[OPE-L:5117] Re: Questions to Ajit

Ajit Sinha (ecas@cc.newcastle.edu.au)
Mon, 26 May 1997 05:10:04 -0700 (PDT)

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I'll try to answer all your questions to the best of my abilities. But
before I get to that, let's clear the deck a bit. You and Andrew and the
general TSS approach, as well as others such as Fred Mosely, Glick and
Ehrbar and many others, have been calculating prices over periods of time
when prices are changing due to technical change etc. in terms of fiat
money; and you hold the value of one unit of fiat money constant over the
period of time. This is completely an indiffencible assumption. What
argument one could provide in its defence?

Once it is accepted that this assumption cannot be maintained, then the
question arises: can one have a unit of measure that would remain invariant
in the face of changes in the prices of all commodities due to changes in
technology etc. Actually classical economists were quite interested in this
problem. Adam Smith's so-called LABOR COMMANDED theory was developed in this
context. That's why he came up with the idea that corn will be the best
measure of value in the long run, whereas gold or silver would be a better
money-commodity for the short run purposes. Of course, they are not
'scientifically' precise measures. Many Sraffians (eg. Kurz and Salvadori)
and non-Sraffians (eg. Ong) have argued that Ricardo's search for his
'invariable measure of value' had also this element attached to it--an
aspect which the standard commodity does not take care of, and Sraffa wisely
never broached this issue. Ong (1983, HOPE 15, 207-27) has quite
conviencingly argued that such a measure is an impossibility, because a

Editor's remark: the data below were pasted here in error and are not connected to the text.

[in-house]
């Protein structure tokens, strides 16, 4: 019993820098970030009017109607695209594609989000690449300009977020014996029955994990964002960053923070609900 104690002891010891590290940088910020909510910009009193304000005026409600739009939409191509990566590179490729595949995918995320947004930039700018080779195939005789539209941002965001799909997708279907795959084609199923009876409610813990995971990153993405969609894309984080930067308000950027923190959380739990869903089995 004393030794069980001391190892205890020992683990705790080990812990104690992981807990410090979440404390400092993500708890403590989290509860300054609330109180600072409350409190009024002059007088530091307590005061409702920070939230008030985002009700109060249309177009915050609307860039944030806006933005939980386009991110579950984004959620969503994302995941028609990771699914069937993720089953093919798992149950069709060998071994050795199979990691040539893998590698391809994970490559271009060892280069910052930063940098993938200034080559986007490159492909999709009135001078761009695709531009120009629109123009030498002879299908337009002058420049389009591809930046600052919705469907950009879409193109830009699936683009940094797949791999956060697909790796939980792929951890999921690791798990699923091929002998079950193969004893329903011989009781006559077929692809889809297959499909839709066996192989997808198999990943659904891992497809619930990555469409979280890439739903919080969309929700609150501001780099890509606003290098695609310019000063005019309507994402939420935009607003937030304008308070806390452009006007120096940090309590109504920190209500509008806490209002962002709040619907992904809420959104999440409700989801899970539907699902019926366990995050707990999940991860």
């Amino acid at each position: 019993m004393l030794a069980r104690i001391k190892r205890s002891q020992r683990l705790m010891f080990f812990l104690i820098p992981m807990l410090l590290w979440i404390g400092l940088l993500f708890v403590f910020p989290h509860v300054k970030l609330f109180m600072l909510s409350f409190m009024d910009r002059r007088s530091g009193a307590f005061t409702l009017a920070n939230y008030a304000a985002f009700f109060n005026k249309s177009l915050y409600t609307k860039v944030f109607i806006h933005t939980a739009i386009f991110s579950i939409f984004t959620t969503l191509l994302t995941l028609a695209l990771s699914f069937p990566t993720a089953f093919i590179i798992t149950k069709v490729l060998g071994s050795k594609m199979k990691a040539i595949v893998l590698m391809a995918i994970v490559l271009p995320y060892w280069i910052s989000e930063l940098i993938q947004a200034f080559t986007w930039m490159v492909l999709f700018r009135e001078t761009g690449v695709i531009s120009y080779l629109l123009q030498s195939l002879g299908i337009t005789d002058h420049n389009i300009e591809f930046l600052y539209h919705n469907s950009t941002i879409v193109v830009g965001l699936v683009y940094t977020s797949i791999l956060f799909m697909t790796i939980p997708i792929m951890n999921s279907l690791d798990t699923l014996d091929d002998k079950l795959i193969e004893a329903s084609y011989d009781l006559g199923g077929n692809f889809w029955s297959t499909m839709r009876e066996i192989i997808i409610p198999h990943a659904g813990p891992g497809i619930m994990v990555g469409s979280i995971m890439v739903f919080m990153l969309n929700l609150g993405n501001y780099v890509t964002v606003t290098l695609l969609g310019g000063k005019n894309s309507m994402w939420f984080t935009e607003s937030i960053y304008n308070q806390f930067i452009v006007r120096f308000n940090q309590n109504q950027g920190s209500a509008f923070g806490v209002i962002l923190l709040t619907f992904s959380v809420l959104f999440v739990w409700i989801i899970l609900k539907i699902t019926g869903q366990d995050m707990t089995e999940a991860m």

measure of a change in the condition of production itself is depent on the
prevailing rate of profit (my thanks to Riccardo for recommending me Ong's
paper to read). It appears to me that a 'dynamic theory of prices' is a
logical impossibility. What I mean is that you cannot concoct a commodity
that would remain invariant in the face of a technical change in any basic
good sector.

A theory of prices is necessarily a static problem. Prices only tell us how
the different sectors of the economy are interrelated with each other.
That's why it is a ratio--an exchange ratio. We need a theory of prices to
understand the structure of an economy at any given time. Without it we do
not have an understanding of the structural relations of the economy.

Your basic concern is how to measure reassesment of 'fixed' capital in the
face of technical change. As I have suggested earlier, a consistent way to
do this is to treat fixed capital as a joint product. In this case, let us
suppose there is one new machine that produces a commodity. After the
production period you have two outputs: one is the commodity and the other
is the one year old machine, and the prices of both the commodity and the
one year old machine would be determined by input-output method. In the
second time period the input is one year old machine and the outputs are the
commodity and a two year old machine. Now, in the meanwhile, if the
technology has changed, then the fall in the value of the old machine would
reflect in the price of the two year old machine, and would influence the
rate of profit directly. I think you should take a good look at chapter 10
of Sraffa's book. I think he has the best solution to the kind of problem
you have. Let me quote the last paragraph of Sraffa's book. You may find it
quite interesting, as Sraffa credits Marx for using this procedure:

"The plan of treating what is left of fixed capital at the end of the year
as a kind of joint-product may seem artificial if viewed against the
background of the continuous flow of industrial production, but it fits
easily into the classical picture of an agricultural system where the annual
product, in Adam Smith's words, naturally divides itself into two parts, one